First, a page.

Brisbane welcomed four new cafés in 1929, and the opening of Freeleagus Bros’ Astoria Café was hailed as the event of the year. The Astoria occupied the ground floor of a six-storey building erected on the site of the Central Café on the Adelaide/Edward Street corner, which the company had purchased in 1909 and later dubbed the City Café. Queensland Figaro announced the forthcoming opening with a full-page drawing on the front page and an article emphasising the features of a modern building designed for Brisbane’s climate. An army of workmen had been involved, and no expense was to be spared in creating “charming and luxurious” surroundings. The Astoria promised “new and dainty” refreshments—some new to Brisbane—dispensed by a “bevy of waitresses” (7.12.29).
On the evening before the Astoria opened, Christy Freeleagus invited members of the press to join him for dinner at Freeleagus Bros’ Paris Café followed by a preview of the Astoria. Present at the dinner were architects Hennessy, Hennessy, and Co. and builder S. S. Carrick, who commended the Freeleagus brothers on their attention to detail on the project and proclaimed the café one of the finest in the country. The local E. S. & A. Bank manager said the venture demonstrated the company’s faith in Brisbane and was a courageous step during a time of financial depression. Another speaker noted that Christy Freeleagus may have had little money and scarcely any English when he migrated to Australia in 1901 as a twelve-year-old, but he had a great heart.
When the sun rose over Brisbane on the 19th of December 1929, locals opened the paper to read what journalists described as “enchanting” . . . “an artistic triumph.” The press described arched entrances from both streets and a three-piece orchestra serenading diners on a mezzanine floor. The colour scheme was pale amber, and the interior evoked the Italian Renaissance with semi-circular leadlight windows, ornate pilasters, and textured walls. Coloured light emanated from a glass dome in the centre of the ceiling. Wall brackets exuded amber light. A Roman fountain occupied a niche in the end wall. Here, water played from a lion’s head into a basin and thence into a pool where coloured lights below the water changed continuously. If the interior was enchanting and triumphant, the service was modern and hygienic. The basement had a bakehouse, where a British General Electric oven produced “dainty pastries” under scientific and hygienic conditions, and an ice cream room, where ices and ice creams were produced daily. Near the café entrance, an electric refrigerator for cold meats and frozen delicacies—the largest of its type in Brisbane—enabled patrons to view preparation. Covering an area of 3,616 square feet, including entrance lounges and two small private dining-rooms, the Astoria Café accommodated 250 diners and was open from 8am to 11.30pm. One can imagine the crowds that flocked to see what the fuss was about.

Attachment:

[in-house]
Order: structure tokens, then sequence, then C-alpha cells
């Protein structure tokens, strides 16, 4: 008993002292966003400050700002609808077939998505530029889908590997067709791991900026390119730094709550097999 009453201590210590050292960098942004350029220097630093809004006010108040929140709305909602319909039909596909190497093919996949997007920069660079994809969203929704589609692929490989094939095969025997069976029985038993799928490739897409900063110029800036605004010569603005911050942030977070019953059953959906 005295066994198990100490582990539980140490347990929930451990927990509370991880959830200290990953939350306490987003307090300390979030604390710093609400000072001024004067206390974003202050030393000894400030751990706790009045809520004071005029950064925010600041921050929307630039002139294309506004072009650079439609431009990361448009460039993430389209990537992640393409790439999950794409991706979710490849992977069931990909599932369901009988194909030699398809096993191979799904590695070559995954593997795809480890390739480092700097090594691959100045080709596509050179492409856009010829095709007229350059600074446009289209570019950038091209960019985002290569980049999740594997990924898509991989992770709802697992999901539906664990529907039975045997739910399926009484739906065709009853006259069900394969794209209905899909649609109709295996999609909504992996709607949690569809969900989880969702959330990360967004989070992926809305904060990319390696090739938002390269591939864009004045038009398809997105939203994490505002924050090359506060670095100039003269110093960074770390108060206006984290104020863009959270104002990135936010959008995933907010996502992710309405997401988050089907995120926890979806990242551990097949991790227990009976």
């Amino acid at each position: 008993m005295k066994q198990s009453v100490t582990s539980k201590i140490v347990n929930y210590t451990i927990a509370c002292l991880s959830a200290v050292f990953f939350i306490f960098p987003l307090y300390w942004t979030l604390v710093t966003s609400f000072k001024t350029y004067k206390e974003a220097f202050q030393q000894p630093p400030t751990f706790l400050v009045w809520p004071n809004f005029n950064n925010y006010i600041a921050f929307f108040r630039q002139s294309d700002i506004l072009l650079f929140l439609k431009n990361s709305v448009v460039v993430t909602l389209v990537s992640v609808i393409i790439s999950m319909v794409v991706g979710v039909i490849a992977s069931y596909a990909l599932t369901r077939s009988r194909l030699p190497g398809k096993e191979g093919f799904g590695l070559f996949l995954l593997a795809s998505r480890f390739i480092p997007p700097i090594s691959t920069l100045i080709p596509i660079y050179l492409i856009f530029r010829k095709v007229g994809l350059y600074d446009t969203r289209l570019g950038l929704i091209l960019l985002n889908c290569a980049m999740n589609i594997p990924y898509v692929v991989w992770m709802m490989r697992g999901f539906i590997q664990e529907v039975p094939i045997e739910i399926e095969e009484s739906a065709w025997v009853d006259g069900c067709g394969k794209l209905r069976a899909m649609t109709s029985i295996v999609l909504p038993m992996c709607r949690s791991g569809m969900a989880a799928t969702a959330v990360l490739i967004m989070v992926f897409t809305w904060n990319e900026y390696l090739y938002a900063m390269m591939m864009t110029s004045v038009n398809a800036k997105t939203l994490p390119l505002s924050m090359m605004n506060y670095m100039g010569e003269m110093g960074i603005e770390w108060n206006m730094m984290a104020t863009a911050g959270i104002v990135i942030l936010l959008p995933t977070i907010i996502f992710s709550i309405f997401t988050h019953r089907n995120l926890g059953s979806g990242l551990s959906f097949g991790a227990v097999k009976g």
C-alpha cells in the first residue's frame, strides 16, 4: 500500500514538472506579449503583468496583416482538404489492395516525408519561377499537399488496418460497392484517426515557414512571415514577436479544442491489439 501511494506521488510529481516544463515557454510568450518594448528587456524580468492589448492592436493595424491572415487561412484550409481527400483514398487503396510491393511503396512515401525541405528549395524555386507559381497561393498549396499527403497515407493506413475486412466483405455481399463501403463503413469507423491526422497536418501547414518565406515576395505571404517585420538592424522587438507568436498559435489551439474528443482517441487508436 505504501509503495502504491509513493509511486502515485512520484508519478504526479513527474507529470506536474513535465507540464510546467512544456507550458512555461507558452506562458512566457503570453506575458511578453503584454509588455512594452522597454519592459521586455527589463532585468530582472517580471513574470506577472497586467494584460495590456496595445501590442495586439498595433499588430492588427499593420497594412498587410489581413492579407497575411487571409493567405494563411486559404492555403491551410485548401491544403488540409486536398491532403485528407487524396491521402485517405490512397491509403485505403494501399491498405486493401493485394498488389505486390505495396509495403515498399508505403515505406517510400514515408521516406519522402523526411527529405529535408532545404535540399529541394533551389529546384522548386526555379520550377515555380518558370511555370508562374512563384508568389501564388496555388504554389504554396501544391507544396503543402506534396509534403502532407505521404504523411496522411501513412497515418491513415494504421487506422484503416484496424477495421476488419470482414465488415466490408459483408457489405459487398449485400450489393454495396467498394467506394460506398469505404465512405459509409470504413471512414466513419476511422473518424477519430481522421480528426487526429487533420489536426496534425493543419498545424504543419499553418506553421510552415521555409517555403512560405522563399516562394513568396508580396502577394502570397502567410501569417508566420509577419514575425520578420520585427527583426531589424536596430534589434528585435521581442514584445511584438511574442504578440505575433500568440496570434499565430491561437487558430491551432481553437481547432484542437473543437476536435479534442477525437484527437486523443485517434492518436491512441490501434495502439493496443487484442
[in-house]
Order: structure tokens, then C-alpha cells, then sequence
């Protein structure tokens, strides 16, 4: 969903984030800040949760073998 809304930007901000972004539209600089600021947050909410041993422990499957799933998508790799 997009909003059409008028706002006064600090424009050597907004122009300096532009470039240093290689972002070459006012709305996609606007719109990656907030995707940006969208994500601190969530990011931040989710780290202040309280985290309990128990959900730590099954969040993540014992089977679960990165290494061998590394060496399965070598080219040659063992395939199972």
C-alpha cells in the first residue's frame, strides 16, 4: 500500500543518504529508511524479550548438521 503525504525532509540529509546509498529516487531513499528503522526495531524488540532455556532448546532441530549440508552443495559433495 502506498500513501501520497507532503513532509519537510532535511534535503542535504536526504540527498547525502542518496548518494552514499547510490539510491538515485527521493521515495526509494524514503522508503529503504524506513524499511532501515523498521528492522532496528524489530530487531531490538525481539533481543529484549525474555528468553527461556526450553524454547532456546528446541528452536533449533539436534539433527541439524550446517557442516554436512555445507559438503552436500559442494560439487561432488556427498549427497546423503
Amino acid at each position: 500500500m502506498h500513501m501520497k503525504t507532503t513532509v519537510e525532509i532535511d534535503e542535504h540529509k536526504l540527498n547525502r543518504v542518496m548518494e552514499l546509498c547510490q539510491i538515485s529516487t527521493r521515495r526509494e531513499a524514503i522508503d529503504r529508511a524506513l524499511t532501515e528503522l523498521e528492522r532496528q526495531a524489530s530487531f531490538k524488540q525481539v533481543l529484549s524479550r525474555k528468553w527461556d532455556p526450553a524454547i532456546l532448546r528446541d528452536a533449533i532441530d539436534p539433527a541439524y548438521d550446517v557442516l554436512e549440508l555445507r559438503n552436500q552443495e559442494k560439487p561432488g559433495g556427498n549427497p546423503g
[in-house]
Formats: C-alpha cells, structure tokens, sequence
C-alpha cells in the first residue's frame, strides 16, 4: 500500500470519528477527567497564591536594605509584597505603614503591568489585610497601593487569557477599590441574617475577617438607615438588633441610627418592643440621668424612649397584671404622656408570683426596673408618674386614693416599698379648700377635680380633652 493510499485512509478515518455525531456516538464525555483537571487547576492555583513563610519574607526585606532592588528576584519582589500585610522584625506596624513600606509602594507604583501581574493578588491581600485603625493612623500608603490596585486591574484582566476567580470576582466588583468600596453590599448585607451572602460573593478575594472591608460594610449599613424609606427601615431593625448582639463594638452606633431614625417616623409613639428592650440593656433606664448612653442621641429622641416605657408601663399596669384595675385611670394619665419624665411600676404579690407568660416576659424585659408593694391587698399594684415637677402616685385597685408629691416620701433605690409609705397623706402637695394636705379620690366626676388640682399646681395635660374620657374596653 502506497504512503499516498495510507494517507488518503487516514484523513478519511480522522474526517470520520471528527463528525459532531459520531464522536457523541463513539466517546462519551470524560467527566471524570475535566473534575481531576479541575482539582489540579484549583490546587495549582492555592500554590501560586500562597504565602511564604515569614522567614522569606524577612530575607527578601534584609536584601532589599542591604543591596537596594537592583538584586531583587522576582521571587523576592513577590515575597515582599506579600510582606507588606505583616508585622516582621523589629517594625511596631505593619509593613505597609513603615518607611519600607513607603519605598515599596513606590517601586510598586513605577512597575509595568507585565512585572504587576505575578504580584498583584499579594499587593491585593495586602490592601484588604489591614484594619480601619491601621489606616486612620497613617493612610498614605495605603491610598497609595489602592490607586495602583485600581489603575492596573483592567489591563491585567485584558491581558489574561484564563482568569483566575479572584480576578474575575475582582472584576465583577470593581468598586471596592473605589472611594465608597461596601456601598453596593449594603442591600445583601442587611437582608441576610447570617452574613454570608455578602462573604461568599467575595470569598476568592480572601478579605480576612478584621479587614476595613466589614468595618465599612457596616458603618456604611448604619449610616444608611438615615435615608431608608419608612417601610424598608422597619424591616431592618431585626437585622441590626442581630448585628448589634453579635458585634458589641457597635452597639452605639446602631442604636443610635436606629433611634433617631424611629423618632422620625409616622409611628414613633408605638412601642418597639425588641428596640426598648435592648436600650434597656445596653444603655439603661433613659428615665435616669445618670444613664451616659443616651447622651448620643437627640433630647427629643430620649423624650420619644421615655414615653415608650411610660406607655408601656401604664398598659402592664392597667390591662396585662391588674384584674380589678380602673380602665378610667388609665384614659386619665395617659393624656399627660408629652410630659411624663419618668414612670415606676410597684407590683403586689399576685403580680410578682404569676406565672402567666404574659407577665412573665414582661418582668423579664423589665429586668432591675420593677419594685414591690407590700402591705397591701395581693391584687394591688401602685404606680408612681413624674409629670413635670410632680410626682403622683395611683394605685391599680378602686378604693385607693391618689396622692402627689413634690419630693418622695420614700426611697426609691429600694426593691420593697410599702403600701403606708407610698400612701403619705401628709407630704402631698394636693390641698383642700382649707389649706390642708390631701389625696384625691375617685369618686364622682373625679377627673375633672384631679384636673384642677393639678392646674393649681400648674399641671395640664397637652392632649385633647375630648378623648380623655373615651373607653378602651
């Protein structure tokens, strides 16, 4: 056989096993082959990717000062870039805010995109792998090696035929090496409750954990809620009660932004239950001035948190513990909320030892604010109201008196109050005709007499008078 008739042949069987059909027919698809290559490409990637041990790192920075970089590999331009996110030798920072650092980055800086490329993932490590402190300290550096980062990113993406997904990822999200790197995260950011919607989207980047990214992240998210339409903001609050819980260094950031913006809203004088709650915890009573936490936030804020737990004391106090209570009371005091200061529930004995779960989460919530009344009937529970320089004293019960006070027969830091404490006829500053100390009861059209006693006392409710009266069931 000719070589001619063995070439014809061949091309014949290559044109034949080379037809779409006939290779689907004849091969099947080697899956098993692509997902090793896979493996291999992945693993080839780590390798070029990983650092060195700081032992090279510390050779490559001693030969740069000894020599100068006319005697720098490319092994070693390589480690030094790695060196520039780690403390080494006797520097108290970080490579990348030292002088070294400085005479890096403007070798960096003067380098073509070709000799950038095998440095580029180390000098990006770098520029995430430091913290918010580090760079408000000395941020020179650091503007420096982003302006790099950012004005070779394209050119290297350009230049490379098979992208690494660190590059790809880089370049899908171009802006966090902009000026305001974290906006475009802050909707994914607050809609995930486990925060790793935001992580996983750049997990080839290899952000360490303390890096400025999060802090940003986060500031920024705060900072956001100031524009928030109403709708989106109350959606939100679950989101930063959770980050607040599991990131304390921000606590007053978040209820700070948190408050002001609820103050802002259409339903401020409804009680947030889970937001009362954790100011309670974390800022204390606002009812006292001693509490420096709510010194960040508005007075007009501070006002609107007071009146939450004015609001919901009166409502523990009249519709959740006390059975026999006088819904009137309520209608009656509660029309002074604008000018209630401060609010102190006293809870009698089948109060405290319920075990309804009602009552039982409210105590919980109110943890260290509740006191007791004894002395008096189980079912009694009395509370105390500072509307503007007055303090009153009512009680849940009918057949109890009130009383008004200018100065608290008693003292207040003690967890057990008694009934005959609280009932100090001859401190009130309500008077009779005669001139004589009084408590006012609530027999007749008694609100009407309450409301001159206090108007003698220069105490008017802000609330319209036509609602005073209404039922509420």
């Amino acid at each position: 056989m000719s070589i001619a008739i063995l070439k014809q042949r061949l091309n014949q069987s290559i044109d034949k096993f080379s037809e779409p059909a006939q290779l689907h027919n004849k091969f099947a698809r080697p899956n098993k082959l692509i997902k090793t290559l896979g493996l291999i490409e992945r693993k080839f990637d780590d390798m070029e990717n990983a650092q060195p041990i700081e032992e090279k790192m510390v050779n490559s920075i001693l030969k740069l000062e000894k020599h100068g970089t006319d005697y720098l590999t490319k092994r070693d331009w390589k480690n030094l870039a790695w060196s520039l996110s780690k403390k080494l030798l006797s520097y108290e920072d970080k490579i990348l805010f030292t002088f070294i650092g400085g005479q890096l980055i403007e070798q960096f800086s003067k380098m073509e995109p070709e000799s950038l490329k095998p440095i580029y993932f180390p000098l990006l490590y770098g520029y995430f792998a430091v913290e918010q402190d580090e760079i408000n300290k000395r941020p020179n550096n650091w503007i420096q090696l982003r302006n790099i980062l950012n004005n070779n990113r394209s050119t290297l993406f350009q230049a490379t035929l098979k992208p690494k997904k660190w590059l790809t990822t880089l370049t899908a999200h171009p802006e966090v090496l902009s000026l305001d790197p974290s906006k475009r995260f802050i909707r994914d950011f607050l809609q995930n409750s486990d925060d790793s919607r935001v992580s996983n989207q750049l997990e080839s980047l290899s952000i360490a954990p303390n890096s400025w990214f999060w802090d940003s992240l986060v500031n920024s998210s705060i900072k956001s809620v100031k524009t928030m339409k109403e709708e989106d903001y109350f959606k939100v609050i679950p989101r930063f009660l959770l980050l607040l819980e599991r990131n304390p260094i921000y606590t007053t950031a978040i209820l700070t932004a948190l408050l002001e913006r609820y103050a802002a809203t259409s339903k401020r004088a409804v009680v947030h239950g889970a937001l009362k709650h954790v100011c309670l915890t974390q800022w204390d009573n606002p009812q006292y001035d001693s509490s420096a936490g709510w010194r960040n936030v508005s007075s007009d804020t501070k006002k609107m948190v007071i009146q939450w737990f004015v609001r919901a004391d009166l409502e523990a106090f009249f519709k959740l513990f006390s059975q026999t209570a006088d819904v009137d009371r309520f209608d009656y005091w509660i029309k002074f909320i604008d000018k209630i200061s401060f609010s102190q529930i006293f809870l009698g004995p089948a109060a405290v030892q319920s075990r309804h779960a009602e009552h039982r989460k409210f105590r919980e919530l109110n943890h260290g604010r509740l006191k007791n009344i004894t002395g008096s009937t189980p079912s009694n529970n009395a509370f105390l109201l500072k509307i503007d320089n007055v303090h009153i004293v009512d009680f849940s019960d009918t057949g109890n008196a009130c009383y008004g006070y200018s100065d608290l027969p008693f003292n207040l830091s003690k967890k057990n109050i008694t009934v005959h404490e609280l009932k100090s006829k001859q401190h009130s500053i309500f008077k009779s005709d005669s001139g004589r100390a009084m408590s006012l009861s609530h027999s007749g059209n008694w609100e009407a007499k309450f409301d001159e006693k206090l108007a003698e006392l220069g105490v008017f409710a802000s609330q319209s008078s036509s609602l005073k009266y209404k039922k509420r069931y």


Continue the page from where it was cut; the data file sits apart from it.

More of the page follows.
The Astoria Building was the first stage of an ambitious ten-storey project. But the stock market had crashed two months before the café opened, and within a year America was plunged into the Great Depression. The final four floors were never added. In March 1933, Freeleagus Bros put the Paris Café up for sale—they had owned this for thirty years—and in 1938 the Astoria Building on what was then known as Freeleagus Corner was sold to the Producers and Citizens’ Assurance Company for £75,500, a record for an individual Brisbane property. Shortage of staff compelled Freeleagus Bros. to sell the lease on the café in 1946, at which time it had a staff of 65. Christy Freeleagus said the company would be concentrating on its wholesale business, Fresh Food and Ice Pty Ltd, of which he was chairman and managing director. The Astoria Café was the showpiece of the Freeleagus brothers’ extensive operations in Brisbane. Its story represents the enterprise, audacity, and vision that penniless Greek migrants brought to the city.
Brisbane Courier 29.10.29 page 24
Queensland Figaro 7.12.29 page 5
Telegraph 19.12.29 page 11
Brisbane Courier 19.12.29 page 9
Brisbane Courier 21.3.33 page 15